Workshop attendees and stakeholders largely agree that a much shorter question set would make the survey more attractive to respondents – especially repeat respondents such as agents – which could minimise survey fatigue and potentially mitigate against any adverse impact on the response rate arising through gathering feedback more regularly.

Sending out the survey link in the email accompanying the building warrant approval or acceptance of the completion certificate provides customers the opportunity to provide feedback on their experience immediately after a part of the process, so that their thoughts are still fresh in their mind when responding, meaning the feedback is highly relevant. Providing two points of feedback (BW and CC) will also mean that analysis of the process is more granular.

The Review Group and stakeholders embraced the type of reporting output in this option, supporting the shift in the presentation of the findings from a Word output (as in previous years) to a much more visual output on an online dashboard. Stakeholders comment that a contemporary dashboard/visual output is now expected by readers in preference to a Word report for this type of exercise, and note that, if respondents can see how their local authority verifier is performing year-on-year/compared to other verifiers, this easy view of results will enhance their buy-in/motivation to participate.

In addition, local authority verifiers commented that they also support the retention from the 2020 model of the Excel workbooks as an output, as the open-ended comments in these workbooks allow verifiers to build a picture of their service.

Moving from an annual to a quarterly exercise means that local authority verifiers can update their rating more regularly. It will also enable them to act faster and on the basis of more up-to-date information.

Workshop attendees commented that, sending out the survey link to customers within the same email of building warrant approval or acceptance of the completion certificate would mean that the survey link can be tied into existing processes. Further, they note that this would reduce the existing administrative burden for local authority verifiers to collate and share customer contact details, as they have been obliged to do so in previous years.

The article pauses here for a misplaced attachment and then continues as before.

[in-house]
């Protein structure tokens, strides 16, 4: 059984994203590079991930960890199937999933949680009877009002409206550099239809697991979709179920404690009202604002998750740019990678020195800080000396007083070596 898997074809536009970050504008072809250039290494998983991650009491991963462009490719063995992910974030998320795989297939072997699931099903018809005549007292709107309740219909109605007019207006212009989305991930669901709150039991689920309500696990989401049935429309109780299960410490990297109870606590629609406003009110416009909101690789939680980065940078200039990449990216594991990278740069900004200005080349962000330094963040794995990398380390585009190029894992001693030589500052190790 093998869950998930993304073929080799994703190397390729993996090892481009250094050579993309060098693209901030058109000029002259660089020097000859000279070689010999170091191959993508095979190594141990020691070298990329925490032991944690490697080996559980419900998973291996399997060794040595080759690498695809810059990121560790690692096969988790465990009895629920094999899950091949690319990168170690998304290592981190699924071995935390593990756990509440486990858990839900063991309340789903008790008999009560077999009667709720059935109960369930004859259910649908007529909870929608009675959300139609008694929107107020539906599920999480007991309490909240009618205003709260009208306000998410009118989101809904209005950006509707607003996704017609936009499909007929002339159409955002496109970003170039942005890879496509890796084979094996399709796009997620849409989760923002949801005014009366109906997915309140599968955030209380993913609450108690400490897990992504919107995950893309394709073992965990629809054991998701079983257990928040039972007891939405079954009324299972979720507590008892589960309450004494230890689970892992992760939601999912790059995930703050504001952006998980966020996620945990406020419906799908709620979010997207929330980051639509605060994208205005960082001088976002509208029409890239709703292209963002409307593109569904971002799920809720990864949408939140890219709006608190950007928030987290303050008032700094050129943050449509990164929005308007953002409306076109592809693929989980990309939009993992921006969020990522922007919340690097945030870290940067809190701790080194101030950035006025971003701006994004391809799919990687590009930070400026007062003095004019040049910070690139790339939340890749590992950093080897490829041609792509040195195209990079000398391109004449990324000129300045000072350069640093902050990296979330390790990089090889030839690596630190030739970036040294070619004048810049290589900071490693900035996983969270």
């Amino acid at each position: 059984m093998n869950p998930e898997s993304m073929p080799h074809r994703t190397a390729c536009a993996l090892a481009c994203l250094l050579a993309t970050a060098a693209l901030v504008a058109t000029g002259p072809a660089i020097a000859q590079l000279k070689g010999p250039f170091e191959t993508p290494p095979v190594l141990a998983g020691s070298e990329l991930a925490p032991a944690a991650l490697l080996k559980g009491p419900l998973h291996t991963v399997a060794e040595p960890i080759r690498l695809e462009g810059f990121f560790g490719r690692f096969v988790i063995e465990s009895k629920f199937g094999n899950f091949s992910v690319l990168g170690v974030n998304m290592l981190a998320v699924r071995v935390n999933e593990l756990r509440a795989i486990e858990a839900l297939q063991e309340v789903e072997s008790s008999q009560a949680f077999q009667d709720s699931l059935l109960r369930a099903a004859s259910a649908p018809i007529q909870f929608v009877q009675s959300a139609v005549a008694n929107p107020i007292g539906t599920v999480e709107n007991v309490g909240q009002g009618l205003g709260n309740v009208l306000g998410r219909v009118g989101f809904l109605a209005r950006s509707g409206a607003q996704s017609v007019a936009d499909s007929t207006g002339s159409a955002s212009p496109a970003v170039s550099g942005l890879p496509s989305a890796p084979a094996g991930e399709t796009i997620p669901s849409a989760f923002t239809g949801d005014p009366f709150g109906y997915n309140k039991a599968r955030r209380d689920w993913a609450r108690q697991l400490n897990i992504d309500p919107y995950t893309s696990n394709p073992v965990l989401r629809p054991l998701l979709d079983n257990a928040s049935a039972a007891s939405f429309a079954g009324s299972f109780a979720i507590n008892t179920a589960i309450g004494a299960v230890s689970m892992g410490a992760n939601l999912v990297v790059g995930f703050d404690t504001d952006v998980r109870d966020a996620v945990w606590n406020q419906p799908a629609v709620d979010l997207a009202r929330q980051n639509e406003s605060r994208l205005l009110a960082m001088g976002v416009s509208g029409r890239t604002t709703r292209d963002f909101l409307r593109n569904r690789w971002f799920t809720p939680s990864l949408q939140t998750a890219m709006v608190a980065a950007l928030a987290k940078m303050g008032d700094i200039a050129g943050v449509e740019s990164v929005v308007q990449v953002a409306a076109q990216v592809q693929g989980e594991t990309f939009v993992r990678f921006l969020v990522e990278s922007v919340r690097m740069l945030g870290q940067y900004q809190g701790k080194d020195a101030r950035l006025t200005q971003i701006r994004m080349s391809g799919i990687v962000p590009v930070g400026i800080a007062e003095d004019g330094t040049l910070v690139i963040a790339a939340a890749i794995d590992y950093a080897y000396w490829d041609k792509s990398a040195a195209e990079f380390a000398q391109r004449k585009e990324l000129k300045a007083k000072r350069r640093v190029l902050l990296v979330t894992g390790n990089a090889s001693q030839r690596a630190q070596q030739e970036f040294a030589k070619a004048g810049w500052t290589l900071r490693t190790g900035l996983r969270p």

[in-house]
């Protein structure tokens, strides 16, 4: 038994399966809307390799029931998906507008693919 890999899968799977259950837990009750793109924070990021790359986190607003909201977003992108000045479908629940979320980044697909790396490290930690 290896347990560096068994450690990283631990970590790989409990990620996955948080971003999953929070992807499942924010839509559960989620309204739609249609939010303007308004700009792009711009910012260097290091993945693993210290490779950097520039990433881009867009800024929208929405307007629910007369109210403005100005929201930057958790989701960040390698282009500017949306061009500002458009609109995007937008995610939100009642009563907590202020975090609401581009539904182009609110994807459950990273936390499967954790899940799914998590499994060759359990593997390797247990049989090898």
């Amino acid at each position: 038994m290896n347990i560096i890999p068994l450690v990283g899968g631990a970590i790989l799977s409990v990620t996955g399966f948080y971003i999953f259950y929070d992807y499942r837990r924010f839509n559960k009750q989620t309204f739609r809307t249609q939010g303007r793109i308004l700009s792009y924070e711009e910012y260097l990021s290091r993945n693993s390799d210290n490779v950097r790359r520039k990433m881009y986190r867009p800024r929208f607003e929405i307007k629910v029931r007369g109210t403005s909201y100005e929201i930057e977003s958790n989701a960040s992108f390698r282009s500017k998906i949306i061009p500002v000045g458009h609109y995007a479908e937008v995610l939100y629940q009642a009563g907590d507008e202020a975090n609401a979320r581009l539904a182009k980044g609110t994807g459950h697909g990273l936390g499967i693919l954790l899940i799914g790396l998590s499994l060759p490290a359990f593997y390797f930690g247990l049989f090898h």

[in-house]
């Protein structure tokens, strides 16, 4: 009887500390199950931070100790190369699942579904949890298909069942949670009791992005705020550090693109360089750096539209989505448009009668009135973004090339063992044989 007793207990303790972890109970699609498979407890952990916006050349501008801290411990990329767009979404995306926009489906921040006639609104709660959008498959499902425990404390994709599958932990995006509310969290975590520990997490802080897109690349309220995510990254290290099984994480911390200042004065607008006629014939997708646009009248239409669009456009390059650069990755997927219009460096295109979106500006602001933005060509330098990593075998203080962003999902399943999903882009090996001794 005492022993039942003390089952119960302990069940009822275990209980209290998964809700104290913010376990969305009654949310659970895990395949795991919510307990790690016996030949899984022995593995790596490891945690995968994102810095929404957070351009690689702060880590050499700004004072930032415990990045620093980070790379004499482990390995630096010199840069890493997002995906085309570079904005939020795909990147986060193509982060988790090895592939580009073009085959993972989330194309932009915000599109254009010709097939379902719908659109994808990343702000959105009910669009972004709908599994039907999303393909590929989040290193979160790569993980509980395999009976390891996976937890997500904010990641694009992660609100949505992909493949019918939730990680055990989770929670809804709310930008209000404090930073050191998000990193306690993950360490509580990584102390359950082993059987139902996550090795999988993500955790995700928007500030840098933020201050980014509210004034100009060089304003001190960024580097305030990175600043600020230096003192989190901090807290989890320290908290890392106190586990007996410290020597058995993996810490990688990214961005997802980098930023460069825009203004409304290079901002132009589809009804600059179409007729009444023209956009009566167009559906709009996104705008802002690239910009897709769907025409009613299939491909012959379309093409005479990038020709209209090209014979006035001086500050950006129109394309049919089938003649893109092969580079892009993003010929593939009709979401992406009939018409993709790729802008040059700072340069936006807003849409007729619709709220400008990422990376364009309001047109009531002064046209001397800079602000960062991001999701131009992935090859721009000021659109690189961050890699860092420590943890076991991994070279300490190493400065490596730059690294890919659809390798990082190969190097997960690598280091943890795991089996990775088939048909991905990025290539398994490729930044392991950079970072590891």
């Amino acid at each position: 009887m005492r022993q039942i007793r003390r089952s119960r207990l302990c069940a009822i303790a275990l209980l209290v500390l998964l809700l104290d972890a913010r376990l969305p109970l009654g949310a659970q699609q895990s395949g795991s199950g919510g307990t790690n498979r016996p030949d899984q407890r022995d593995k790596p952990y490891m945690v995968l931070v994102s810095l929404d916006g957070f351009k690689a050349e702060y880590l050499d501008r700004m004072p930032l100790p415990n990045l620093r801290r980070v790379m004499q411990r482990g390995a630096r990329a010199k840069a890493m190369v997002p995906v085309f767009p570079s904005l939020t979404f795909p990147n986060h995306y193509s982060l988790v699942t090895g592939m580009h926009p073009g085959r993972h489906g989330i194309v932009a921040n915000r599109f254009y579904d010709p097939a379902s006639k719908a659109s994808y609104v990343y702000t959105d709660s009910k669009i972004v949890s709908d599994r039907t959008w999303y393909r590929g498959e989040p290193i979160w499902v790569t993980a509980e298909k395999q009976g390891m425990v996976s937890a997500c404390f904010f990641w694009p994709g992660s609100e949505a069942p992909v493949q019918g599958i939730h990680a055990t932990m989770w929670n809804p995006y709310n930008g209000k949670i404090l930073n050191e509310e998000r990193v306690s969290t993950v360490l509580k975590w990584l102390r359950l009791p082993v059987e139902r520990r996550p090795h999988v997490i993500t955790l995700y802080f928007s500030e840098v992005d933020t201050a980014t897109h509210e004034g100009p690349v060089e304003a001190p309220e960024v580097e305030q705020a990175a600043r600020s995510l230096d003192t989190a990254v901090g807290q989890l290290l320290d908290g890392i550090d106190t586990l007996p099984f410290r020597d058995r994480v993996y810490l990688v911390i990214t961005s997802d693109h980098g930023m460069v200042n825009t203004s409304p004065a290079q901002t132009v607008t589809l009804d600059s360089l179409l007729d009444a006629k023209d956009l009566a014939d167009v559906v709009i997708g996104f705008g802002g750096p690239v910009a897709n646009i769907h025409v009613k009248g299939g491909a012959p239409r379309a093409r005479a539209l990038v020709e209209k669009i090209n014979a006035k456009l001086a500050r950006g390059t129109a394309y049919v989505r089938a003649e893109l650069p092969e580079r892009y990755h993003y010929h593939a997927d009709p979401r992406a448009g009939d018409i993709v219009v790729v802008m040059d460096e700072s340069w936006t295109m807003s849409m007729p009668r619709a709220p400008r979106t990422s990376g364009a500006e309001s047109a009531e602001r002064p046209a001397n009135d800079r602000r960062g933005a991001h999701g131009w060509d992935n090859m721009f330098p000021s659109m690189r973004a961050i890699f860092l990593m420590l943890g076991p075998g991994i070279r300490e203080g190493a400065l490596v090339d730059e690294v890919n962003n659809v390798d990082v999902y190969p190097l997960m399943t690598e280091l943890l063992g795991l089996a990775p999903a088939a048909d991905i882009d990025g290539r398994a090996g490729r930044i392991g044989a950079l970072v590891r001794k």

Participants discussed that this option allows customers to provide feedback on each individual experience/interaction, rather than at a single occurrence each year, potentially allowing verifiers to unpick experiences in greater detail.

Customers can continue to be reassured that the survey is run by an independent third party and that their responses will be treated impartially.

Limitations of Option 3

Workshop participants raised concerns about the suggestion in this option to gather feedback at two stages and were unsure whether it was indeed necessary to survey customers at both approval of building warrant and acceptance of completion certificate. These participants noted that customers can have less interaction with building standards at completion certificate stage, and that customers may believe they are providing feedback related to planning, rather than building standards, potentially leading to irrelevant survey data. (Note: this is a risk within all options presented, and an existing risk within the current model, with terms used interchangeably by some customers.) Other participants noted that gathering feedback at two stages may actually bring benefits as the customer is not necessarily the same at the two points.

Changing the question set would result in some loss of comparability to previous years’ performance data gathered through earlier waves of the customer satisfaction survey. However, while this historic comparability may be lost, local authority verifiers would still be able to benchmark themselves against one another using any new question set.

Participants discussed the survey response rate at length. Several verifiers noted that they currently use an “exit” survey approach to gather feedback (i.e. including a link in an email at, say, building warrant approval stage) but that the response rates are typically low (below 10%). There was concern that, if a survey link is to be provided as a standard part of the warrant approval email, that the email may be lost, or that agents dealing with multiple applications per year may ignore the email and not respond at all, thus adversely affecting response rates. Furthermore, local authority verifiers raised concern that a small number of responses per verifier per quarter may result in their performance rating for that quarter being based on a very small number of responses.